Some people only need one introduction to golf—I needed two.
Uncle Joe played Dyker Beach Golf Course in Brooklyn. I could spend paragraphs describing the crowds at Dyker Beach, but here’s all you need to know: Brooklyn’s population is 2.64 million. It has 2 golf courses.
So how did Uncle Joe get to play Dyker? My Honest Abe of an uncle cut a hole in the boundary fence near the 3rd hole. He and his buddies would patiently wait for a break in the steady stream of players, and then . . . they’d jump in.
Uncle Joe told me about this the day he came to our house to teach me, his 12-year-old niece, how to play. Hearing his passion for the game that day makes Uncle Joe the very first “really crazy about golf” person I met. I didn’t yet realize: “like uncle, like niece.”
How did the lesson go? After hitting 20 balls, I told him I just wanted to play softball. What was I thinking?
The golf introduction that stuck came from Lloyl Egger. I was 20 years old and had just started my first full-time job. I was young and green and wanted to fit in. One day, Mr. Egger, one of the supervisors, said, “Hey, Patty, do you know you look like Nancy Lopez?”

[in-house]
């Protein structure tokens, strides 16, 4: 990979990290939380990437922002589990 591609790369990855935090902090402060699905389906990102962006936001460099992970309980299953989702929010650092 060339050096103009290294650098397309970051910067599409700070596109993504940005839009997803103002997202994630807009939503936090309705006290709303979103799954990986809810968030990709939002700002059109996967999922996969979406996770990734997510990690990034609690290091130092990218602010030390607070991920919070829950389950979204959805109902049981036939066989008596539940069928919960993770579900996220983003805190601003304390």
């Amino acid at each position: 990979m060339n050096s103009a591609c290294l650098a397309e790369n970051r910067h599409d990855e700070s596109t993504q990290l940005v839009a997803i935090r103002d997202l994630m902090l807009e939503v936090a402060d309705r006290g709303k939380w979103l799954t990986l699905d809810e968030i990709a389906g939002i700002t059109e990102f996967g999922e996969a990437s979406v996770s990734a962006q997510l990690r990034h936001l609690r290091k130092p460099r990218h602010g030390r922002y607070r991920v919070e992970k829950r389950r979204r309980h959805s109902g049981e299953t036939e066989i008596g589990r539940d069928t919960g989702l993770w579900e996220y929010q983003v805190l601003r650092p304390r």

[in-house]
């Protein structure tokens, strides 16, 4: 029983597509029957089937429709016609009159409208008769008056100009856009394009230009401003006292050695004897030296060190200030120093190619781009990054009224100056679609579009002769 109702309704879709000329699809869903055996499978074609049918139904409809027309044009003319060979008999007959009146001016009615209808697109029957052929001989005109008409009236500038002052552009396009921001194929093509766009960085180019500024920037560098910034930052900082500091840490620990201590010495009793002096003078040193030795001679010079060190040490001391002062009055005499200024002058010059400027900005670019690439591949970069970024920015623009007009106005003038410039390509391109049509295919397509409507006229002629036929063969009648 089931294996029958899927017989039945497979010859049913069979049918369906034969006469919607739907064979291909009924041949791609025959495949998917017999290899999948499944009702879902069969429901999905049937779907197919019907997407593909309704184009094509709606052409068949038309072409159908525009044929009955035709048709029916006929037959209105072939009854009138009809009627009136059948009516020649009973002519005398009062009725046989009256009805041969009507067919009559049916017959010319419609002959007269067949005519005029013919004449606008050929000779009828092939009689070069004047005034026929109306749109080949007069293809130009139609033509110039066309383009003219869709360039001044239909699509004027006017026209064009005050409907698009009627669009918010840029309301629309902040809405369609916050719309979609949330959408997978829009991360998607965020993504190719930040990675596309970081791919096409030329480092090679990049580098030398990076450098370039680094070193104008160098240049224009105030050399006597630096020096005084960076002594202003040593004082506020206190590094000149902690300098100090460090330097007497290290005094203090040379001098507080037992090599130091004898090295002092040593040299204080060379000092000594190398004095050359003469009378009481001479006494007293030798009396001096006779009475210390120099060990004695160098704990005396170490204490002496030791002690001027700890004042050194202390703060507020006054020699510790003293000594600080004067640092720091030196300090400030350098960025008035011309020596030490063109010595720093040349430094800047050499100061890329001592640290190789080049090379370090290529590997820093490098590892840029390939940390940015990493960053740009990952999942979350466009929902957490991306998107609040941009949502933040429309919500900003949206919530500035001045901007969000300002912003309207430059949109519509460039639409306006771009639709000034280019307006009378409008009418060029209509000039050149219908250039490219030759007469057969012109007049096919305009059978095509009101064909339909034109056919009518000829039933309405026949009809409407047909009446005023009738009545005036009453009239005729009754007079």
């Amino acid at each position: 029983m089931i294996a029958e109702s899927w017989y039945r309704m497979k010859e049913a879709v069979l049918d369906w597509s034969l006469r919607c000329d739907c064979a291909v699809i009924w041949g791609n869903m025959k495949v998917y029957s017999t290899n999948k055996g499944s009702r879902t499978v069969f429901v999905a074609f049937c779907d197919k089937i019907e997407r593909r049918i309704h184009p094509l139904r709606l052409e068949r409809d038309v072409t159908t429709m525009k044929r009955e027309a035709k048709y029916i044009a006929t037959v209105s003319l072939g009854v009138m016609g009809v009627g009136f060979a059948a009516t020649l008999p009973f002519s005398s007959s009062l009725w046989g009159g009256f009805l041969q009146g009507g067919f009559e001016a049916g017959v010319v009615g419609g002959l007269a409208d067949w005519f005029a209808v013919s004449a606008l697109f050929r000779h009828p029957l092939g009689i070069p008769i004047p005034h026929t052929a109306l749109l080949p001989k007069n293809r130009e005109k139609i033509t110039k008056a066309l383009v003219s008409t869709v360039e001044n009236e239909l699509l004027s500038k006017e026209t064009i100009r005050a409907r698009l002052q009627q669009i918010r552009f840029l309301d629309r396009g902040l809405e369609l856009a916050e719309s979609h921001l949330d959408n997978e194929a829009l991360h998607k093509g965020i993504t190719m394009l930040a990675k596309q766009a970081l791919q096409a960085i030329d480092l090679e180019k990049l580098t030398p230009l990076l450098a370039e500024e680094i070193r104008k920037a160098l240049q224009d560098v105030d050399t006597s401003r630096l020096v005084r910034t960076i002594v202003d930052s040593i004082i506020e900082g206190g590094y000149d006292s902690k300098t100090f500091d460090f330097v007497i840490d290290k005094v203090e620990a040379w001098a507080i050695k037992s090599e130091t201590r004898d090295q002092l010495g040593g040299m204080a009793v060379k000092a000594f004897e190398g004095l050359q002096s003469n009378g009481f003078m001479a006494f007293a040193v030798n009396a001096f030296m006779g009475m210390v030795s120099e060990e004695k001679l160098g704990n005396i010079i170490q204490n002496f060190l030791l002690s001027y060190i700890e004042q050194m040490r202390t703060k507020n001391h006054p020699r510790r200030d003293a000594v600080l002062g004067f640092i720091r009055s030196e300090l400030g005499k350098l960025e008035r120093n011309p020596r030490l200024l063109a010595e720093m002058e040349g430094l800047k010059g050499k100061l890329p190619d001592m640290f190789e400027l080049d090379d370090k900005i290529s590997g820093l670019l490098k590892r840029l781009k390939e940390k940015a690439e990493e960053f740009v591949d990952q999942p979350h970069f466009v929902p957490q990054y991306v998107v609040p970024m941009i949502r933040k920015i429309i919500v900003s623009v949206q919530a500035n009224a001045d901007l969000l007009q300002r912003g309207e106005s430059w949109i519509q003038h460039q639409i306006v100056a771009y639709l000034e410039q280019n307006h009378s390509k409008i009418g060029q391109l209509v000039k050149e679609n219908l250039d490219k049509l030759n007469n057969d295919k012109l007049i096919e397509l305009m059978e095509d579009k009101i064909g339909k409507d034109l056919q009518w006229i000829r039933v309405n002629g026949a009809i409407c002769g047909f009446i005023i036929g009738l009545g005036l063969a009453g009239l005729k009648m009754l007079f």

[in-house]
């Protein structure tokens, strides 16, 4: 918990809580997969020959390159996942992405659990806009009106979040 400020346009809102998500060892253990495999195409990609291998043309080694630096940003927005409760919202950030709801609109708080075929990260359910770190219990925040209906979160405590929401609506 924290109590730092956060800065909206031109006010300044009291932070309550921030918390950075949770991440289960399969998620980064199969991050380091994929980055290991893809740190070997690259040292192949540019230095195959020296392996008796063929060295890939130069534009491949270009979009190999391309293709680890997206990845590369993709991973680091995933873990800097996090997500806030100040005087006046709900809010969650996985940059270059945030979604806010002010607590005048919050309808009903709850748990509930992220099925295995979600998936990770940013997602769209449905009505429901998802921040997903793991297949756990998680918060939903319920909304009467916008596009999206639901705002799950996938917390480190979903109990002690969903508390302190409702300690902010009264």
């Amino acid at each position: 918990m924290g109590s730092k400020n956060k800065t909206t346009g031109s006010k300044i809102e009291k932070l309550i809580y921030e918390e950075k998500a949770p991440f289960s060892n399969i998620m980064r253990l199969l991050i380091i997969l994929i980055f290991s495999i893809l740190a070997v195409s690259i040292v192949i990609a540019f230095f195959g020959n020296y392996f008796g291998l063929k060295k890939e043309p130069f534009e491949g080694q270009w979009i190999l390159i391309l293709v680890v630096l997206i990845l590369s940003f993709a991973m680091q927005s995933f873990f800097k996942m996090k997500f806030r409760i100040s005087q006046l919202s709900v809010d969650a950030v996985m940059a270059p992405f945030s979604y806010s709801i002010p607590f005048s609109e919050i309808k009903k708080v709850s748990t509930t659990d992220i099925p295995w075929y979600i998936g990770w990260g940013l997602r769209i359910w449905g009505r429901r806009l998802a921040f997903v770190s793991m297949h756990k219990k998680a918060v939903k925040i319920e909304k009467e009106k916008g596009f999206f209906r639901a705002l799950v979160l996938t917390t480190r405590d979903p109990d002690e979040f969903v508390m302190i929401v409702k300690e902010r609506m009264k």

I said, “Who’s she?”
My first golf faux pas (in my defense, she was still an amateur at the time). But, thankfully, Mr. Egger didn’t seem to care and invited me to join him and a few other employees for 9 holes after work. Eventually, I would become a regular part of that after-work foursome. I was no longer green. I was fitting in.
Mr. Egger became my golf guru, but not because of his technical knowledge. Sure, he spent some time teaching me how to actually golf: how to grip a club, how to tee it up, how to swing. But the rest of the time he spent on golf’s honor and etiquette, the respect we show for the game and each other.
We’re the officials—we keep our own scores—so it’s up to us to know the rules and abide by them. Mr. Egger showed me how to keep pace, mark a ball, fix a ball mark, tend a flagstick, replace a divot, where to stand and when to be quiet. Most players learn all of this over their first 100 rounds. I learned them all from the beginning because they were important to Mr. Egger. He had a reverence for golf, changing my life forever.
My Uncle Joe and Mr. Egger were ahead of their time. Neither made the assumption that because I was a girl I wouldn’t love golf. I grew up before Title IX changed sports for girls in high school . . . but lucky for me, I had my own equal-opportunity boosters—two men who saw me only as a golfer.